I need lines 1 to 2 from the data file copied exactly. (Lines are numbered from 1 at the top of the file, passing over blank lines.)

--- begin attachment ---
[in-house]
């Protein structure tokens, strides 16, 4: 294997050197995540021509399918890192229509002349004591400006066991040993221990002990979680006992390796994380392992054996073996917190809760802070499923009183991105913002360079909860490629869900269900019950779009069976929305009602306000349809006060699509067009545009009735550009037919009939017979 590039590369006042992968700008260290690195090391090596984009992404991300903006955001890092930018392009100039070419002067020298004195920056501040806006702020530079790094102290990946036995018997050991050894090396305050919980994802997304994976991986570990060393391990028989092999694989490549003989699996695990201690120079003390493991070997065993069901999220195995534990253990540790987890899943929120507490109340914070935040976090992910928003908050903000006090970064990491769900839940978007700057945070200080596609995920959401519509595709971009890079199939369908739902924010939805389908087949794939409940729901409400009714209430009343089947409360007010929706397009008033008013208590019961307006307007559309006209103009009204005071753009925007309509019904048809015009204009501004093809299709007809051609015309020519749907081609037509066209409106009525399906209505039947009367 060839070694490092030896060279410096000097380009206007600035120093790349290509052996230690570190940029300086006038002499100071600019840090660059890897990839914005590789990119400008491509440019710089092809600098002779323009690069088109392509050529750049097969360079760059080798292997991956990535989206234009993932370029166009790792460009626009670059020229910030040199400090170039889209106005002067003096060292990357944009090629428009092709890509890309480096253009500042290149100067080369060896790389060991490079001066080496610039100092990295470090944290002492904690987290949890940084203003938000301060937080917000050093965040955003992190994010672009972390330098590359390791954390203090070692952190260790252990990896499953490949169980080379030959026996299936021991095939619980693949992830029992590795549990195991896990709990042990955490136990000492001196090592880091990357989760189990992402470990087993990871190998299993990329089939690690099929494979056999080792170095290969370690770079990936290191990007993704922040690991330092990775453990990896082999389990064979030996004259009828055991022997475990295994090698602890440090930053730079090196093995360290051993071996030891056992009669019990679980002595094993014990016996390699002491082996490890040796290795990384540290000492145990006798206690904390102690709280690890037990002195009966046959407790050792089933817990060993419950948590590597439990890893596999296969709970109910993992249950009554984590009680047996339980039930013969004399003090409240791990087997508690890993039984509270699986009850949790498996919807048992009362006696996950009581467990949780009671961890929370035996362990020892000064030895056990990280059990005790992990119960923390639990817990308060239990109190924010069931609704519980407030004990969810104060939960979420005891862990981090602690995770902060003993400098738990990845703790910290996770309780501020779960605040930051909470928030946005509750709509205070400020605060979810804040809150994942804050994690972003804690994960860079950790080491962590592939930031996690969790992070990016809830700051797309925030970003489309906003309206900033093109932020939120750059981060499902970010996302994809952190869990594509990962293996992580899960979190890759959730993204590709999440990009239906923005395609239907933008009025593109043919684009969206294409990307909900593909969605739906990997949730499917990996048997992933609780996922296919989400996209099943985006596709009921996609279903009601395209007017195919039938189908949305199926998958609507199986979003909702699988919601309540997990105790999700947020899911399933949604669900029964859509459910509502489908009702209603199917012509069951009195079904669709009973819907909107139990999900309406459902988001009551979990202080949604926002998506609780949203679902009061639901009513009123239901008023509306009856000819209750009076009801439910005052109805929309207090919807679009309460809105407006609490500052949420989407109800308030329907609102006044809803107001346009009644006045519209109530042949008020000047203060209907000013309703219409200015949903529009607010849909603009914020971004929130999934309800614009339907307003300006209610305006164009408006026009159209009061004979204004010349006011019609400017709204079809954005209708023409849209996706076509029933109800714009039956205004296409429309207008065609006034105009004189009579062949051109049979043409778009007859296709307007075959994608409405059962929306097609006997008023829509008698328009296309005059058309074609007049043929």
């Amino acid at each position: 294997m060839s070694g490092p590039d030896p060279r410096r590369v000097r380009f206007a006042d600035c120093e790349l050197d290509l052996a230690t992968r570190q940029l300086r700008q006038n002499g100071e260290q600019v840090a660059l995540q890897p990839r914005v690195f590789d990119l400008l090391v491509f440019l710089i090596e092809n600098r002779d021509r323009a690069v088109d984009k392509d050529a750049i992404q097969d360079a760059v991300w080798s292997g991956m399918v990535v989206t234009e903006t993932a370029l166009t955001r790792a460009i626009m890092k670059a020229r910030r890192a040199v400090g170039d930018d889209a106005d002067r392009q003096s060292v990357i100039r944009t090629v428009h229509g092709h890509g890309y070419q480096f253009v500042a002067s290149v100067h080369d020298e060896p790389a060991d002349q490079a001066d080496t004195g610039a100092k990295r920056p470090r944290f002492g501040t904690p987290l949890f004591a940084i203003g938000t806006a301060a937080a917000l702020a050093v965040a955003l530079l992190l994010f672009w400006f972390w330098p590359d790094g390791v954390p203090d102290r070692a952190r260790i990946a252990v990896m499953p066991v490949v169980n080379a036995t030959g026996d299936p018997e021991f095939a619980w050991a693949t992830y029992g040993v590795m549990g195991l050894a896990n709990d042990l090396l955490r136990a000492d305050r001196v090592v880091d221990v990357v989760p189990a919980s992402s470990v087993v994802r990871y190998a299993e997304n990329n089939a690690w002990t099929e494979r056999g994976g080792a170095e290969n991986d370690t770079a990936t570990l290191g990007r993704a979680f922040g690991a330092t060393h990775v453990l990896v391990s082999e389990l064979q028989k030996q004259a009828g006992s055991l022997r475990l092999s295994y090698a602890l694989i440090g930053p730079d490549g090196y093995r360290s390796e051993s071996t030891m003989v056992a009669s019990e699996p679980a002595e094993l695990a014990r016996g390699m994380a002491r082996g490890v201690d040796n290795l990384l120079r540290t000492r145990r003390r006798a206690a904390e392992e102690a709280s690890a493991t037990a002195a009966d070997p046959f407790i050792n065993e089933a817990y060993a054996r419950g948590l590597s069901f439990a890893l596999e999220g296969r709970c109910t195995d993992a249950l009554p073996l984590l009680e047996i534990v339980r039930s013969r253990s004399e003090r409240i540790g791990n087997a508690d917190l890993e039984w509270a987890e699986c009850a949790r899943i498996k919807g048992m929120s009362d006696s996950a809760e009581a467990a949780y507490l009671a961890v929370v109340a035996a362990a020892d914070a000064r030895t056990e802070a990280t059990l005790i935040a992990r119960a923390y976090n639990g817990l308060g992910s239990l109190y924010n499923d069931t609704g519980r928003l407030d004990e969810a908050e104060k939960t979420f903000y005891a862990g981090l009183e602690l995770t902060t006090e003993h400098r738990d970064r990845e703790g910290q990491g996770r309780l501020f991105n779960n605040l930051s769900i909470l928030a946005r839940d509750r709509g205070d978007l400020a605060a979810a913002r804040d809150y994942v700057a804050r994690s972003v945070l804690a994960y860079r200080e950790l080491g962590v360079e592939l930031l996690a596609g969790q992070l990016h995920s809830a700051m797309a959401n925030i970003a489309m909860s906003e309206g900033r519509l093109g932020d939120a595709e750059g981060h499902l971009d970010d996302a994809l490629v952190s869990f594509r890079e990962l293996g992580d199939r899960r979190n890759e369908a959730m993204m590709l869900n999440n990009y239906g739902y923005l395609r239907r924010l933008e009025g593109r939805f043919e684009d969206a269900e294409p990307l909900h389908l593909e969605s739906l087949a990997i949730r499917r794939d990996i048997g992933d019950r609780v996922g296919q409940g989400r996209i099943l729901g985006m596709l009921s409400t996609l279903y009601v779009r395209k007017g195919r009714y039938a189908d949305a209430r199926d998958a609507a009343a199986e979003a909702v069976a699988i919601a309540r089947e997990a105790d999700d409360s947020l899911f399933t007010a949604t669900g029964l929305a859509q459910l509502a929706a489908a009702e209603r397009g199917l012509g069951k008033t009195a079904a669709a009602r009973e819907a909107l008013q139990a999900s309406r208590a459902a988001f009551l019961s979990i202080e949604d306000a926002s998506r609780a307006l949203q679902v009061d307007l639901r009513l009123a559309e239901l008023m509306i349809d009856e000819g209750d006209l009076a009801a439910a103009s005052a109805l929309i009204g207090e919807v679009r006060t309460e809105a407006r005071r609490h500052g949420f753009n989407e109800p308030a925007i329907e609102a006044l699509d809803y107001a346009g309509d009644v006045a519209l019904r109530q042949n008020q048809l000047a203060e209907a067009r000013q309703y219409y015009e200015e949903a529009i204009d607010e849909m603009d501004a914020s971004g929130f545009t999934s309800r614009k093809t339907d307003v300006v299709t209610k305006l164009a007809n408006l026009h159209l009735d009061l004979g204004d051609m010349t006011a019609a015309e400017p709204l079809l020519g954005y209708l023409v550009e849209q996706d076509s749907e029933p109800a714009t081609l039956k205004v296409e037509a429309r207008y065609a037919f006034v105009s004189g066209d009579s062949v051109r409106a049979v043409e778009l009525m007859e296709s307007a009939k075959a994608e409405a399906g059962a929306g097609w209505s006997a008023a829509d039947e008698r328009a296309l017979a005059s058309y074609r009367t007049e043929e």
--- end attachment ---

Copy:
[in-house]
């Protein structure tokens, strides 16, 4: 294997050197995540021509399918890192229509002349004591400006066991040993221990002990979680006992390796994380392992054996073996917190809760802070499923009183991105913002360079909860490629869900269900019950779009069976929305009602306000349809006060699509067009545009009735550009037919009939017979 590039590369006042992968700008260290690195090391090596984009992404991300903006955001890092930018392009100039070419002067020298004195920056501040806006702020530079790094102290990946036995018997050991050894090396305050919980994802997304994976991986570990060393391990028989092999694989490549003989699996695990201690120079003390493991070997065993069901999220195995534990253990540790987890899943929120507490109340914070935040976090992910928003908050903000006090970064990491769900839940978007700057945070200080596609995920959401519509595709971009890079199939369908739902924010939805389908087949794939409940729901409400009714209430009343089947409360007010929706397009008033008013208590019961307006307007559309006209103009009204005071753009925007309509019904048809015009204009501004093809299709007809051609015309020519749907081609037509066209409106009525399906209505039947009367 060839070694490092030896060279410096000097380009206007600035120093790349290509052996230690570190940029300086006038002499100071600019840090660059890897990839914005590789990119400008491509440019710089092809600098002779323009690069088109392509050529750049097969360079760059080798292997991956990535989206234009993932370029166009790792460009626009670059020229910030040199400090170039889209106005002067003096060292990357944009090629428009092709890509890309480096253009500042290149100067080369060896790389060991490079001066080496610039100092990295470090944290002492904690987290949890940084203003938000301060937080917000050093965040955003992190994010672009972390330098590359390791954390203090070692952190260790252990990896499953490949169980080379030959026996299936021991095939619980693949992830029992590795549990195991896990709990042990955490136990000492001196090592880091990357989760189990992402470990087993990871190998299993990329089939690690099929494979056999080792170095290969370690770079990936290191990007993704922040690991330092990775453990990896082999389990064979030996004259009828055991022997475990295994090698602890440090930053730079090196093995360290051993071996030891056992009669019990679980002595094993014990016996390699002491082996490890040796290795990384540290000492145990006798206690904390102690709280690890037990002195009966046959407790050792089933817990060993419950948590590597439990890893596999296969709970109910993992249950009554984590009680047996339980039930013969004399003090409240791990087997508690890993039984509270699986009850949790498996919807048992009362006696996950009581467990949780009671961890929370035996362990020892000064030895056990990280059990005790992990119960923390639990817990308060239990109190924010069931609704519980407030004990969810104060939960979420005891862990981090602690995770902060003993400098738990990845703790910290996770309780501020779960605040930051909470928030946005509750709509205070400020605060979810804040809150994942804050994690972003804690994960860079950790080491962590592939930031996690969790992070990016809830700051797309925030970003489309906003309206900033093109932020939120750059981060499902970010996302994809952190869990594509990962293996992580899960979190890759959730993204590709999440990009239906923005395609239907933008009025593109043919684009969206294409990307909900593909969605739906990997949730499917990996048997992933609780996922296919989400996209099943985006596709009921996609279903009601395209007017195919039938189908949305199926998958609507199986979003909702699988919601309540997990105790999700947020899911399933949604669900029964859509459910509502489908009702209603199917012509069951009195079904669709009973819907909107139990999900309406459902988001009551979990202080949604926002998506609780949203679902009061639901009513009123239901008023509306009856000819209750009076009801439910005052109805929309207090919807679009309460809105407006609490500052949420989407109800308030329907609102006044809803107001346009009644006045519209109530042949008020000047203060209907000013309703219409200015949903529009607010849909603009914020971004929130999934309800614009339907307003300006209610305006164009408006026009159209009061004979204004010349006011019609400017709204079809954005209708023409849209996706076509029933109800714009039956205004296409429309207008065609006034105009004189009579062949051109049979043409778009007859296709307007075959994608409405059962929306097609006997008023829509008698328009296309005059058309074609007049043929």